Even though art revues make constant references to Germán Cueto’s work, the sculptures he created were never recorded with the care that they deserve. Thus, many of his sculptures are often cited as estridentista works, even though they do not belong to the movement.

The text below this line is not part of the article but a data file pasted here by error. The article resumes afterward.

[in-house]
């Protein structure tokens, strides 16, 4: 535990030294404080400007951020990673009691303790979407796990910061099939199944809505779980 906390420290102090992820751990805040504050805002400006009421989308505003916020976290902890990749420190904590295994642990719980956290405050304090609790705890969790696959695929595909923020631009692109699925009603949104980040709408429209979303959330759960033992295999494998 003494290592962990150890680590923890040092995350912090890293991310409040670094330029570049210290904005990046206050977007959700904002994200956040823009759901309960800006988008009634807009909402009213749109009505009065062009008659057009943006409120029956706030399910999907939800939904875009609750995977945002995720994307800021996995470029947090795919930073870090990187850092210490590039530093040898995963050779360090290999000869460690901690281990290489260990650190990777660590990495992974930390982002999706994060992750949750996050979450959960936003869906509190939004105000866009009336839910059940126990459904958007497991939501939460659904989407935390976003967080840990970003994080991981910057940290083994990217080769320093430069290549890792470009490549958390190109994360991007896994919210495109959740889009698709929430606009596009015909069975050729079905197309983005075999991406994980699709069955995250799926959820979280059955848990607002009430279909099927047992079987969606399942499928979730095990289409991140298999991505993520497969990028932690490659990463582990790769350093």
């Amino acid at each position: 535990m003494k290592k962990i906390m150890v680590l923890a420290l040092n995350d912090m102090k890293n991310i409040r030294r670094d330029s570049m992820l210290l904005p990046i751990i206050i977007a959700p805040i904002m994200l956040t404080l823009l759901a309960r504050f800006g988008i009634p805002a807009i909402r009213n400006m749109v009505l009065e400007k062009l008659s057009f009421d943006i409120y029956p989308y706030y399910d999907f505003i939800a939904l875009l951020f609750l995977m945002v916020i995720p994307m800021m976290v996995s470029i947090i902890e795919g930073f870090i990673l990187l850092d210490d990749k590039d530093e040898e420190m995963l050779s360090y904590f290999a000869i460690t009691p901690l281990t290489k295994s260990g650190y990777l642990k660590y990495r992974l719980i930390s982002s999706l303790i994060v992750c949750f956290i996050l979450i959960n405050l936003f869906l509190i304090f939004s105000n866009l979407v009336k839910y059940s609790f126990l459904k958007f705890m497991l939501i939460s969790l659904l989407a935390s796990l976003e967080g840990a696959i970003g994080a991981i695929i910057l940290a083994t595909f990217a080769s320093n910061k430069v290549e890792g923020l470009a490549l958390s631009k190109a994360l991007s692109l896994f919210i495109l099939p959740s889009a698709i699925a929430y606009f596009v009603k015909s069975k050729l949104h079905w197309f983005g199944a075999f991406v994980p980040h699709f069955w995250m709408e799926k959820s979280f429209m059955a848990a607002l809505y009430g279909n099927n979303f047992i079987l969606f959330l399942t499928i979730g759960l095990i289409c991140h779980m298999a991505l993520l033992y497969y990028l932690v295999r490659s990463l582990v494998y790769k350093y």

Estridentismo was an early Mexican avant-garde movement that originated in 1921, parallel to the muralist movement. Its creator and, for some time only member was Manuel Maples Arce (1898-1981), a poet from Veracruz rebelling against modernist poets and academic painting. Related to Dadaism, Futurism, Ultraism, and Creationism—in both its European and Latin American manifestations—Estridentismo was a movement that centered on agitprop strategies, and unrestricted adherence to a mechanic aesthetics. The followers of the movement encouraged a new urban sensory perception, in which experiences accumulate in simultaneity, at the rhythm and speed of modern life. The very name of the movement refers to urban noise, as well as to their wish to be heard because of its embedded transgressions and excesses.As a movement of artists devoted to literature, music, painting, prints, photography, and sculpture, estridentismo‘s center of operations was El Café de Nadie in Mexico City. Later on, it relocated to the city of Xalapa (Veracruz) where its members got involved in an educational revolution. It relied on several information disseminating sources such as the magazines: Ser, Irradiador, and Horizonte.